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ZDNet: Are they 'hackers'? Or 'crackers'?

Apr 03, 2000, 16:29 (20 Talkback[s])
(Other stories by Henry Kingman)

"Eric S. Raymond, lexicographer of the "New Hacker's Dictionary" -- it's really a repackaged, updated MIT jargon file -- doesn't want you to use "hacker" to refer to a computer criminal. A computer criminal is called a "cracker," he says. He says it loudly, he says it often -- seemingly every chance he gets. But it seems pretty clear that not even the guy who maintains the dictionary gets to choose how language is used. "Cracker" is about as likely to replace "hacker" in common parlance as "GNU/Linux" is to replace "Linux.""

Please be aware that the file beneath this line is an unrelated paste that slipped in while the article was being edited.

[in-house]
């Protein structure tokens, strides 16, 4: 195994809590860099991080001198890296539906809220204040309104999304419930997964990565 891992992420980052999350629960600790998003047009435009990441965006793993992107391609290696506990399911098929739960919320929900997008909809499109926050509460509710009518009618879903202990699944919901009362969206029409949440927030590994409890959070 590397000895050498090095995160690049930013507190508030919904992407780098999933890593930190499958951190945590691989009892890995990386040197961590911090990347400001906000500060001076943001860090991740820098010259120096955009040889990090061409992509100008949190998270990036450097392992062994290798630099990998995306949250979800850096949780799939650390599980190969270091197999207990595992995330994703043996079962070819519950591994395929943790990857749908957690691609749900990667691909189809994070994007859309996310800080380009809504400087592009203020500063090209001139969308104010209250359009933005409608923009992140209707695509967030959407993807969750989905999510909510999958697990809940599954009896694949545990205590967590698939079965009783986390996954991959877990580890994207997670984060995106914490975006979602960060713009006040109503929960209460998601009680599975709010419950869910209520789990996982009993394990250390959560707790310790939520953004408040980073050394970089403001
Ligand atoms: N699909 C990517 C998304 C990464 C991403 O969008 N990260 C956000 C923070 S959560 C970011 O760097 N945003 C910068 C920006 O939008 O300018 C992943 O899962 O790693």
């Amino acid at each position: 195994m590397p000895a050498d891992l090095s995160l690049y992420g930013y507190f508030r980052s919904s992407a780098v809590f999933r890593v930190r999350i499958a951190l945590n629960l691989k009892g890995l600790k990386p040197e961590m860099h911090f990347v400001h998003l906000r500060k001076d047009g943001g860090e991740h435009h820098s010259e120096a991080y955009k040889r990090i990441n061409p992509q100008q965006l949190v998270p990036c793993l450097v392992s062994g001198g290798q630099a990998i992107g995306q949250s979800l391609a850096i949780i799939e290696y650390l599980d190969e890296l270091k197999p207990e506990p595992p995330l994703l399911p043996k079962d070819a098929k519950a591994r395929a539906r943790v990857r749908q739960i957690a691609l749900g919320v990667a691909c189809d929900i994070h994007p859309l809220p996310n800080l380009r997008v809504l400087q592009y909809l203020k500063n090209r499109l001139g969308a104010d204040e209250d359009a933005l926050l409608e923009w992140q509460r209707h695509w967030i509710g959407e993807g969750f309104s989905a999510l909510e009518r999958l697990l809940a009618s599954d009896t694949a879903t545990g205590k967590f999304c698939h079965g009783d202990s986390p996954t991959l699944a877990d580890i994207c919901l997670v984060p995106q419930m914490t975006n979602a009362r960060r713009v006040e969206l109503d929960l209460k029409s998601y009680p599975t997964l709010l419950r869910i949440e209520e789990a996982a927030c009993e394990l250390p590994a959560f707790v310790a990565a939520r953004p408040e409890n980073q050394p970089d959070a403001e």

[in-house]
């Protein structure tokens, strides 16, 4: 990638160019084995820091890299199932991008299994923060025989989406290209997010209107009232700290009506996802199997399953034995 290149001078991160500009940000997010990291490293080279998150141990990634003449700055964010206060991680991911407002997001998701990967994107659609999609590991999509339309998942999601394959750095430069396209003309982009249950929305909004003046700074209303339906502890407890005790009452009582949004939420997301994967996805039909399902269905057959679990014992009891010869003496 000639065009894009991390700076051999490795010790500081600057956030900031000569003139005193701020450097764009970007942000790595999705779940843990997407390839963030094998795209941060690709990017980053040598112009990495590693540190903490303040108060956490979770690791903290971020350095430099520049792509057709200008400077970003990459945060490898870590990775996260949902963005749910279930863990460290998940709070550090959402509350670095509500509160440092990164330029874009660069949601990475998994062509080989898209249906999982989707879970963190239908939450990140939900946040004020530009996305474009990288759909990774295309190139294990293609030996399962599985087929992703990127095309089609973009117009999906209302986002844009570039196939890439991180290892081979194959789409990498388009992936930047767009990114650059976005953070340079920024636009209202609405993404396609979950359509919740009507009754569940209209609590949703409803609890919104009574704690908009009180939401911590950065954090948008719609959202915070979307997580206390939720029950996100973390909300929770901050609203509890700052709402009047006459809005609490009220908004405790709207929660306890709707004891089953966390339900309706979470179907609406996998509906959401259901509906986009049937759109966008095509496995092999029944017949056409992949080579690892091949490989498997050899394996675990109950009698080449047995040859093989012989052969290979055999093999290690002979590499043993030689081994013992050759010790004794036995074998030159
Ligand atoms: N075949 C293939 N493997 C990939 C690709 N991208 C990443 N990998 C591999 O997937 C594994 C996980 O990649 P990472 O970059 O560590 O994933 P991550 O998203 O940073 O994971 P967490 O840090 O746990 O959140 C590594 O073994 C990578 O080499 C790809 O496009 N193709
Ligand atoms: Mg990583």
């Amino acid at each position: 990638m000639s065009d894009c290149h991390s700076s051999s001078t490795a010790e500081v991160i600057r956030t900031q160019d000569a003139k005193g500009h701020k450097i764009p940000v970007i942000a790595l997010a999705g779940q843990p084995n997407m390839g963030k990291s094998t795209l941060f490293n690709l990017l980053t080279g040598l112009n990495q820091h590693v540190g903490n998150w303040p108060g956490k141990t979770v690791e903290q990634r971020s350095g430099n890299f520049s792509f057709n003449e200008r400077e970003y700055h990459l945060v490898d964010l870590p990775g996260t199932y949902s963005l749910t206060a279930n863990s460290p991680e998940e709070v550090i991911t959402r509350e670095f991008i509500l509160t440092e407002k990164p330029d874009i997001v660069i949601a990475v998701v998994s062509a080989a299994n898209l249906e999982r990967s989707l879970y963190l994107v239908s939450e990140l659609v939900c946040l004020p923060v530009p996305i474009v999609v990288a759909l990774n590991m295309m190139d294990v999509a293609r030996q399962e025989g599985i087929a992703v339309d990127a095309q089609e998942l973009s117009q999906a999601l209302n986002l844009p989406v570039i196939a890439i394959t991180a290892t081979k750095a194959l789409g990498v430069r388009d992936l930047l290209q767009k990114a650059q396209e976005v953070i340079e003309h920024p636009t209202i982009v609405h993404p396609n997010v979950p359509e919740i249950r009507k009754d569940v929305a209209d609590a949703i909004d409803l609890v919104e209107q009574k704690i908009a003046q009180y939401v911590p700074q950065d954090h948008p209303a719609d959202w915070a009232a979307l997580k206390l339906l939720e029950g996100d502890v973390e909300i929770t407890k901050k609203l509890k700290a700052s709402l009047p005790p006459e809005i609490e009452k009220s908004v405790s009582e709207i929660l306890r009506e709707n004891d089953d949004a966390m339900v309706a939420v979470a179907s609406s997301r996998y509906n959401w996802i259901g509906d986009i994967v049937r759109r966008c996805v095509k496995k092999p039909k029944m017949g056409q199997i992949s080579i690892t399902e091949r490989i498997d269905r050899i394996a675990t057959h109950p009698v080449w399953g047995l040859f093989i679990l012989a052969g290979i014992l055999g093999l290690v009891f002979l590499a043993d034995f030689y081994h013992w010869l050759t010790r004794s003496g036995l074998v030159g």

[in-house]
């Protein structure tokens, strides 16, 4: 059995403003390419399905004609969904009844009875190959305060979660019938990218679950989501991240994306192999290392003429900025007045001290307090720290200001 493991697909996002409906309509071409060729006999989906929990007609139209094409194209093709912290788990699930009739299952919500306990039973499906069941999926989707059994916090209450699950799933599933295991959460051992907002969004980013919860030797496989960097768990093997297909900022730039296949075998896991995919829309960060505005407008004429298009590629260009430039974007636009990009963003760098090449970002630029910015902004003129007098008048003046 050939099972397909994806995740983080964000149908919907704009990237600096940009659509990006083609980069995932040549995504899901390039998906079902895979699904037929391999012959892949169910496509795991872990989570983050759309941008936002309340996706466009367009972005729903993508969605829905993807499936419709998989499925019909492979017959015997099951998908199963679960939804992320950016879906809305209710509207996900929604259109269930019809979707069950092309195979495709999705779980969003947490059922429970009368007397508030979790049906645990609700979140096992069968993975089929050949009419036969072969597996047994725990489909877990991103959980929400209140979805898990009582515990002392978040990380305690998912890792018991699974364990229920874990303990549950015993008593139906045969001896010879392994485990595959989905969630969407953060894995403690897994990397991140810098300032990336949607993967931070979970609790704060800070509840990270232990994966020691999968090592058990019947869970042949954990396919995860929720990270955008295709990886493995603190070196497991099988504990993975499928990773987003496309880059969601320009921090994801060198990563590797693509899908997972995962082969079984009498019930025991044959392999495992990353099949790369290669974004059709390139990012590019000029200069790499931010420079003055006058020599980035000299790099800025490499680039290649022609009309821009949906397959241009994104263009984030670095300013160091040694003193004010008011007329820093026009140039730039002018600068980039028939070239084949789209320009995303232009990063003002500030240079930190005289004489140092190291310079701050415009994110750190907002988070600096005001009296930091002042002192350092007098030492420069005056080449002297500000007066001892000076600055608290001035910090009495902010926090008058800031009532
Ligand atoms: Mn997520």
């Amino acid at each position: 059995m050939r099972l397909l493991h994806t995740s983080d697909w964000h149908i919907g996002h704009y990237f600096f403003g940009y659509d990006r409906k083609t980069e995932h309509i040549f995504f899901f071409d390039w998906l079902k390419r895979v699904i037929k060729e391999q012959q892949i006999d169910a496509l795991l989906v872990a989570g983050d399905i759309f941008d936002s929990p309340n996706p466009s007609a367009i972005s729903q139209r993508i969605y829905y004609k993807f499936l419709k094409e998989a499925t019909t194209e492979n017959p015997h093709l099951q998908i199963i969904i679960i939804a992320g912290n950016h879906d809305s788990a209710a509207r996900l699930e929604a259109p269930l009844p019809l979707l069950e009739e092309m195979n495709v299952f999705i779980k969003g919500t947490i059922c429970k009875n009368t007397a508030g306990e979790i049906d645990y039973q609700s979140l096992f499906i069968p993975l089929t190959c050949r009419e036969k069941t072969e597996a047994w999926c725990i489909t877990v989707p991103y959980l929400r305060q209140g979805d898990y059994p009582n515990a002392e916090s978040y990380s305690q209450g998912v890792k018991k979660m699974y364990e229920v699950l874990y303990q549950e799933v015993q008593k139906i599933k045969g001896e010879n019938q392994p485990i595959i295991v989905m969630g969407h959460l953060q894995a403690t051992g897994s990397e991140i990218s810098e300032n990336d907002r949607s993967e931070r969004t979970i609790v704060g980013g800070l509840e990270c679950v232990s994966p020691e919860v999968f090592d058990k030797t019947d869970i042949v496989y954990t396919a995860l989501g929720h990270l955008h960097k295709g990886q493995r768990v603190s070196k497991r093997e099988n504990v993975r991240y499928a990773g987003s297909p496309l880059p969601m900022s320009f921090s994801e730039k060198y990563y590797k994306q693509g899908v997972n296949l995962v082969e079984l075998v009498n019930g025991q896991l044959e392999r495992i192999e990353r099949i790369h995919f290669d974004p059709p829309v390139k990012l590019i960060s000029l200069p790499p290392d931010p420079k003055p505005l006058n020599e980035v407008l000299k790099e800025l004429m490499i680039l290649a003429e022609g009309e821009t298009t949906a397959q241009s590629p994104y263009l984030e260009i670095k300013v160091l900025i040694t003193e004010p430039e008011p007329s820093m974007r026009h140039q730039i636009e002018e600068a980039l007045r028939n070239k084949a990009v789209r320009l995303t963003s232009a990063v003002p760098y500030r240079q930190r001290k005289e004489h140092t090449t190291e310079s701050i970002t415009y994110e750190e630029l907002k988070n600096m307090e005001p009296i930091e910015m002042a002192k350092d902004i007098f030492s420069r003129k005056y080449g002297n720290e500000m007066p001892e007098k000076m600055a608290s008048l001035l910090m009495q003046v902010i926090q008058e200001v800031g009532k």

"To be fair, Raymond is hardly the only member of the hacker word police. In fact, it seems that from the start the word "cracker" was contrived and promulgated by the computing elite in an explicit attempt to distance itself from nefarious tinkerers."

"Whither then, cracker? Perhaps that should be "wither, then, cracker." Considering that 15 years of scolding have not been sufficient to bring the word to the mainstream, let's give it a rest. And if expressing that opinion makes me the enemy of "true" hackers, well ... all subcultures need a good enemy or two to bind them together, and journalists always make a good straw dog if you can't find a lawyer anywhere."

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